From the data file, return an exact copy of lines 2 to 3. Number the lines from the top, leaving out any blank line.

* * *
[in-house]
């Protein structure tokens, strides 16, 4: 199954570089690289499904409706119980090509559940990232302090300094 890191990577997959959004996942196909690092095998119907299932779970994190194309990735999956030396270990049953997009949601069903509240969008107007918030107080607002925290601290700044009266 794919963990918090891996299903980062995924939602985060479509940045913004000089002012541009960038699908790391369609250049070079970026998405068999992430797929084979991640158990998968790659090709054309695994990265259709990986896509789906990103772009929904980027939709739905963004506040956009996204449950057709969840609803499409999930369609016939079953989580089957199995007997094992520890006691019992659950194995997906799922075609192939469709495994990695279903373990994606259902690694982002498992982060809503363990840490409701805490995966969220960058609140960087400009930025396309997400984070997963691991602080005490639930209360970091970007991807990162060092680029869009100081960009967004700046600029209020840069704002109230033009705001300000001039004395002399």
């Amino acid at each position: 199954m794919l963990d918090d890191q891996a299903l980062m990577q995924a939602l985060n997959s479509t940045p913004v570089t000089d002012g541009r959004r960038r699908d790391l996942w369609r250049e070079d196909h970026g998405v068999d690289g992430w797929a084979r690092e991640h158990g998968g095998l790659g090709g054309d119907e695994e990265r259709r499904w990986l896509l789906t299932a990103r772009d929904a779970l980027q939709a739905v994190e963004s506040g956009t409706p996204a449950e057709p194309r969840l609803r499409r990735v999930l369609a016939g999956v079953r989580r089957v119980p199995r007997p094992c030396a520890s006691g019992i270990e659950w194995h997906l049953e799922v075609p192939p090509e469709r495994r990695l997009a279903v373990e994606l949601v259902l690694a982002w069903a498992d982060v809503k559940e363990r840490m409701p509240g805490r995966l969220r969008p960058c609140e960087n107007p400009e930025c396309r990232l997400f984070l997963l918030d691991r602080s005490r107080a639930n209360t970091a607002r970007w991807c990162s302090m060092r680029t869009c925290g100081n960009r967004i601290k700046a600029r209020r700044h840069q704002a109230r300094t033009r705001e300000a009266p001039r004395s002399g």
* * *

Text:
């Protein structure tokens, strides 16, 4: 199954570089690289499904409706119980090509559940990232302090300094 890191990577997959959004996942196909690092095998119907299932779970994190194309990735999956030396270990049953997009949601069903509240969008107007918030107080607002925290601290700044009266 794919963990918090891996299903980062995924939602985060479509940045913004000089002012541009960038699908790391369609250049070079970026998405068999992430797929084979991640158990998968790659090709054309695994990265259709990986896509789906990103772009929904980027939709739905963004506040956009996204449950057709969840609803499409999930369609016939079953989580089957199995007997094992520890006691019992659950194995997906799922075609192939469709495994990695279903373990994606259902690694982002498992982060809503363990840490409701805490995966969220960058609140960087400009930025396309997400984070997963691991602080005490639930209360970091970007991807990162060092680029869009100081960009967004700046600029209020840069704002109230033009705001300000001039004395002399």
């Amino acid at each position: 199954m794919l963990d918090d890191q891996a299903l980062m990577q995924a939602l985060n997959s479509t940045p913004v570089t000089d002012g541009r959004r960038r699908d790391l996942w369609r250049e070079d196909h970026g998405v068999d690289g992430w797929a084979r690092e991640h158990g998968g095998l790659g090709g054309d119907e695994e990265r259709r499904w990986l896509l789906t299932a990103r772009d929904a779970l980027q939709a739905v994190e963004s506040g956009t409706p996204a449950e057709p194309r969840l609803r499409r990735v999930l369609a016939g999956v079953r989580r089957v119980p199995r007997p094992c030396a520890s006691g019992i270990e659950w194995h997906l049953e799922v075609p192939p090509e469709r495994r990695l997009a279903v373990e994606l949601v259902l690694a982002w069903a498992d982060v809503k559940e363990r840490m409701p509240g805490r995966l969220r969008p960058c609140e960087n107007p400009e930025c396309r990232l997400f984070l997963l918030d691991r602080s005490r107080a639930n209360t970091a607002r970007w991807c990162s302090m060092r680029t869009c925290g100081n960009r967004i601290k700046a600029r209020r700044h840069q704002a109230r300094t033009r705001e300000a009266p001039r004395s002399g």